In our digital information age where social media and pocket devices are king, our private lives are no longer so private. By now this is public knowledge, much like your tweets, and it’s become such a universal truth it’s practically a cliche to say it. Whether it’s a model tweeting about a married actor hitting on her or you tweeting about that band/sandwich/art show you went to see/eat/experience, the private/public divide that was once so tangible has now become less so.
At a time when governments are snooping on citizens, when our devices track our every move via satellite, when Google monitors your web activity, and on one side of the spectrum we witness the evasion of privacy laws in the name of protection and national security, while on the other we willingly “check-in” on Foursquare or post images to Instagram to notify the world of our activities and locations, the whole privacy/public debate becomes ever more pertinent. And confusing. Just what is it we want?
To explore these questions, Berlin-based artist Johannes P Osterhoff takes the idea of living in public to the extreme with a project called iPhone Live, launched today on the iPhone’s 5th anniversary. Osterhoff—a self-proclaimed “Interface Artist”—has jaibroken his iPhone so that all his activities are available as a live stream on the website iphone-live.net. By clicking that link you’ll be privy to what is usually reserved for Osterhoff’s eyes only. His Facebook action, what games he’s playing, what music he’s listening to, what emails he’s writing and reading, what websites he’s browsing, what apps he’s downloading, what text messages he’s sending—it’s all there for you to see and scroll through the history. The performance will last for one year until June 29, 2013.
A screenshot of Osterhoff’s iPhone. One of many you can peruse on the project’s website, iPhone Live.
But Osterhoff’s project is just one in a series of public social media performances by artists looking to draw attention to the tensions surrounding this public/private conundrum. Below is a look at some other projects that have taken place over the last few years where artists willingly expose their typically private online activities and let us see what they’re up to—it’s the ultimate exercise in exhibitionism, the equivalent of stripping naked on the web. In the process, they’re exploring the complex issues that online openness and freedom of information imply and pose the question: Is this the world we want to live in?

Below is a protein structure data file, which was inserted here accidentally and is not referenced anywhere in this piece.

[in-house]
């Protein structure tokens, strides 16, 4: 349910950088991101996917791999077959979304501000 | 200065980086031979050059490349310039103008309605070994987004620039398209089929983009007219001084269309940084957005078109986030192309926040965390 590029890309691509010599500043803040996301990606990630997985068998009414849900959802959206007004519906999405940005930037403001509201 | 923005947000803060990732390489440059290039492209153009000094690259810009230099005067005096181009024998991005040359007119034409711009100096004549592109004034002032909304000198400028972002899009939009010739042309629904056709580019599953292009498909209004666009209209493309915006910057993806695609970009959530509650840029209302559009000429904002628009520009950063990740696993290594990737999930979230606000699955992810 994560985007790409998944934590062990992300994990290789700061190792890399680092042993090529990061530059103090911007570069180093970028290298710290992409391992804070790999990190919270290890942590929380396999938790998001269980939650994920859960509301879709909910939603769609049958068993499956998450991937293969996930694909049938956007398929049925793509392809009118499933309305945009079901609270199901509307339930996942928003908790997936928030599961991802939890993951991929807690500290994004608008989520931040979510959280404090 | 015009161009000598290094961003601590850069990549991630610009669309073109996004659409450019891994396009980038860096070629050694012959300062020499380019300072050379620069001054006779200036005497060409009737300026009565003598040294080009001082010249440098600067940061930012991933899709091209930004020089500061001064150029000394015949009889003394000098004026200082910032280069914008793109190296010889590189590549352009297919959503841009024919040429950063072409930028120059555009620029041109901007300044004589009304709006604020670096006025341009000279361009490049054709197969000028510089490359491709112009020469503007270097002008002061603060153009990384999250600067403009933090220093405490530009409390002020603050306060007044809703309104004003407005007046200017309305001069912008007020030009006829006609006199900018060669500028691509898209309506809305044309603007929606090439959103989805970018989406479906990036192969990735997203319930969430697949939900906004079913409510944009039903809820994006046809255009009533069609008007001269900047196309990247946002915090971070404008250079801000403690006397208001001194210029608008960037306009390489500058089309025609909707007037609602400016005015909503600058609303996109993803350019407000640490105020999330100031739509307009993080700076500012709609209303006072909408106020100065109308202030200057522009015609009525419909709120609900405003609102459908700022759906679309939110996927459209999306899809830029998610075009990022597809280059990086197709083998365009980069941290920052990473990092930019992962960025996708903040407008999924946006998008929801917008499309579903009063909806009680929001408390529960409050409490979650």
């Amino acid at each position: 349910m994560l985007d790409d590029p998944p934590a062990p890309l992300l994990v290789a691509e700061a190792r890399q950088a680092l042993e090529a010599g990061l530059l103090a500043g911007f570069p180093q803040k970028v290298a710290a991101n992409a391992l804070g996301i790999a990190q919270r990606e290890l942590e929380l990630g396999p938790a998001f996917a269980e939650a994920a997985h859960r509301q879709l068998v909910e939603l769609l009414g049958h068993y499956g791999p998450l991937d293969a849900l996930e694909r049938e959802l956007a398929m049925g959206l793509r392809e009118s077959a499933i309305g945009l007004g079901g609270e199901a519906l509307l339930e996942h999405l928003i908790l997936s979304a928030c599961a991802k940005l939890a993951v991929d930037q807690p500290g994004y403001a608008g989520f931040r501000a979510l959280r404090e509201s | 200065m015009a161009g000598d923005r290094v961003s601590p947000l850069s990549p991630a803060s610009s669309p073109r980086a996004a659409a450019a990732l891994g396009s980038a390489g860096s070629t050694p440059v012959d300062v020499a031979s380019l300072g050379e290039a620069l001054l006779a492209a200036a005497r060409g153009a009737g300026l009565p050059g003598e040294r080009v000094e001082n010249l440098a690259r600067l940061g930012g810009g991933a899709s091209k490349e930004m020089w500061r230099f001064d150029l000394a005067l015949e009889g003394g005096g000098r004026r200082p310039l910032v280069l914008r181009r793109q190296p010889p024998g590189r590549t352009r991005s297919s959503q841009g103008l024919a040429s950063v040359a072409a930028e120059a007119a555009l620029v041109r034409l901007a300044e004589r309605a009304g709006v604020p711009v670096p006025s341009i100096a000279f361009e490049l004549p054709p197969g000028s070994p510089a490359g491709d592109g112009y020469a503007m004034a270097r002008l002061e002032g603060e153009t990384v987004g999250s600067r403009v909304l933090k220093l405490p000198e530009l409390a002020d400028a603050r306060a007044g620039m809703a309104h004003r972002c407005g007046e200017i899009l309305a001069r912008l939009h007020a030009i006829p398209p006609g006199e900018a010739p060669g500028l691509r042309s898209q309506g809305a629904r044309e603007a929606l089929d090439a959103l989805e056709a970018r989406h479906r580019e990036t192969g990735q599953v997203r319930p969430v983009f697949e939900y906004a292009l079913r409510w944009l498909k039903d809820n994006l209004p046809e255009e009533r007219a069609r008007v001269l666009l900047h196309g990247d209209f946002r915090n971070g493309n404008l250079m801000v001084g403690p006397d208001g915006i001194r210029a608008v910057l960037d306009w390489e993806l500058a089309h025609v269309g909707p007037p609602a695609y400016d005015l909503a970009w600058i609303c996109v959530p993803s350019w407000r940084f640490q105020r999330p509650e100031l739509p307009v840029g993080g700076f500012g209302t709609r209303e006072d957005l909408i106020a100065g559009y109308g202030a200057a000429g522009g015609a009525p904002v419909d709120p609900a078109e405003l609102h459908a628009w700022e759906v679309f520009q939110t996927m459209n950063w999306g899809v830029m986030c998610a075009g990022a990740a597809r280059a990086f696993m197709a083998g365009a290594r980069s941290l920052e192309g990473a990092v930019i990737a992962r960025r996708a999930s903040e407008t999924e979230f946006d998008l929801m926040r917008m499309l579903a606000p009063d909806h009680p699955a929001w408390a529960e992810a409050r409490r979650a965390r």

From 2009 to 2010 artist Kyle McDonald did a one year performance piece where he tweeted everything he typed on his keyboard. With custom-built software, he automatically tweeted every 140 characters that he typed directly to his Twitter account. This willful exposure wasn’t without its consequence. McDonald notes on the Vimeo page for the project: "keytweeter died when I deleted the shortcut from my “startup” folder, but it survives in my behavior and intuitions. I’ve come to feel that keystrokes are somehow valuable: an irrevocable act of information creation, to be chosen carefully and respectfully. I’m more cautious about misspelling things (though I never grew self conscious about writing code). More disturbingly, I can now see through a facade of connectedness I developed."
How would you feel about complete strangers snooping around inside your Facebook account? Checking out your photos, looking at your friend list, seeing your comments and posts, checking out your DMs? This is what Ryder Ripps did with his Ryder Ripps Facebook project from last year. For it he made his entire Facebook activities up to November 1, 2011 available online, either as a downloadable archive or online page. So you can check out who his 2,640 friends are, check out who’s been posting stuff to his wall and find out that Ryan Trecartin is his stepfather. Hmm…
As part of a show called Terms of Service at the New Museum Dutch artist Constant Dullaart gave away the password for his Facebook account, effectively hacking himself. The show was on May 24, 2012 and dealt with new terms and conditions set out by certain online companies. The day after the show, he tweeted the following from @constantdull: “Yesterday I gave my facebook password away during a performance in the new museum. I have no access to that account anymore.” Giving away the key to something that’s become so precious and personal to our online selves is like allowing someone to wear your eyeballs.
What did we miss? What other artists have willingly exposed their their online activities in the name of art? Let us know in the comments below!